Karnataka has a very rich heritage of Dances here in this blog we have tried to enumerate few of the most popular dance forms of Karnataka. Hope the readers will enjoy this compilation.
1. The Kaveri Dance and Goravara Kunitha
The kaveri dance is a ritual that celebrates the goddess Kali in the mythological world of India. Women of the Kodava community perform the dance adorned in a red silk sari, a full-sleeved Coorg blouse, and a red scarf around their head. The dance is performed to a rhythmic beat played by brass cymbals and percussion instruments.
The performance is accompanied by music played on a wind pipe, cymbals, and a drum, which is called the Nandikolu. The lead singer also narrates the epic. The dancers also wear orange flags, and a sOma – a mask that covers the head – made from a triangular piece of wood. This piece of art is adorned with brass and silver ornaments.
The performance is also a unique combination of classical and folk forms of Karnataka. The dance incorporates dance from North Eastern India and the South, and was created by Churchill Pandian, founder of Utsav Music. The cast features Astha Dixit, representing the River Ganga in Kathak, Bhavana Reddy performing the Yamuna in Kuchipudi, and Dr. Aparupa Chatterjee presenting Brahmaputra in Odissi.
The Goravara Kunitha is a traditional dance form performed by the Kuruba Gowdas of Karnataka. This dance has religious connotations and is performed during festivals. During the performance, the dancers perform trance-like movements while invoking a mystic song. The songs are sung to accompany the music of small bronze bells.
2. Dollu Kunitha and Kodava Dances
The Dollu kunitha is performed with a double-headed percussion instrument called a dollu. It has its origins in mythology. According to the story, Dollasura, an ardent devotee of Lord Shiva, met Lord Shiva, who asked him to swallow him. In anger, the dollasura swallowed Lord Shiva, who grew larger and expanded inside the dollasura’s belly. This was how the dollu was born.
The Dollu kunitha dance is a major art form in Karnataka, and it occupies a special place among folk dances. This unique dance style is accompanied by music, including singing, and provides spectacular variety and complexity in demonstration. This style of dance has a long and proud history in Karnataka, and many of the performers are descendants of the legendary Draupadi.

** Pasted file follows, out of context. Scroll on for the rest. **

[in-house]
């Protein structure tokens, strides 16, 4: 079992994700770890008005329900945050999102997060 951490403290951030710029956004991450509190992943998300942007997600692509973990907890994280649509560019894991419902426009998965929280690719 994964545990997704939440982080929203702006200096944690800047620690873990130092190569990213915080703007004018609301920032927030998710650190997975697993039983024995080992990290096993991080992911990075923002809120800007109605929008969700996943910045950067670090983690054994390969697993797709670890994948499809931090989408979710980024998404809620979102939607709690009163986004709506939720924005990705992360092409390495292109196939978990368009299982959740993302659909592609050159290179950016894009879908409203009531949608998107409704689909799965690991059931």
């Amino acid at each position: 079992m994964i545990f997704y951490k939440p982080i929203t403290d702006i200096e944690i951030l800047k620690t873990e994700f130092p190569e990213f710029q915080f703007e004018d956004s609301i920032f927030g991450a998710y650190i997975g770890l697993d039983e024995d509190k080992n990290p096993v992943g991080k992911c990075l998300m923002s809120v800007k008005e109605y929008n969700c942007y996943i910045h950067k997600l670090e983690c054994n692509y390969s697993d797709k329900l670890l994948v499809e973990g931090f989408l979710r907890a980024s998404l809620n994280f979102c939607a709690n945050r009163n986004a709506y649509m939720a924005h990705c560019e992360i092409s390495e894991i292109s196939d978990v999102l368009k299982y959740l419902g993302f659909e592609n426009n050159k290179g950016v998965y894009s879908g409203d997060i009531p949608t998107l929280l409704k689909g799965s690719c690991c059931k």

The Kodava dance is performed in the Kodava community and has many characteristics similar to the Dollu kunitha dance. It is performed by men in the traditional Kodava dress, and is performed in a field with a burning oil lamp. Each dancer carries a kumkuma or a short sword, which represents the spotted deer of Kodava legend. A group of Kodava men perform the dance, and the sound of percussion and wind instruments add to the overall rhythm.
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3. Nagamandala Dance and Pata Kunitha
There are many ways to watch a nagamandala dance in Karnataka, including online or in a local community. Nagamandala dances are a celebration of the snake god, and the event is normally held during the summer. There is an elaborate pattern with the snake image. Whether you’re looking for a wholesome family outing, or a spiritual experience, nagamandalas will give you the most enjoyable evening of your life.
The Gaarudi Gombe is a traditional dance of Karnataka that features dancing on a dress made from bamboo sticks. It is performed during the major festivals and processions and is thought to have originated from the epic Mahabharata. In the epic, the Gaarudi Gombe pacified Satyabhama after she was angry. Today, the dance is performed in coastal regions and is performed in processions and festivals.
The nagamandala festival begins after sunset. This performance includes a variety of performers, including the musicians who play the dakke, a type of pipe instrument. The dancers move in circles around the mandala, with the nagabannika representing the female snake. This dance is performed by two priests who lead the performance. In addition to the nagamandala dance, there is also a Nagabannika festival.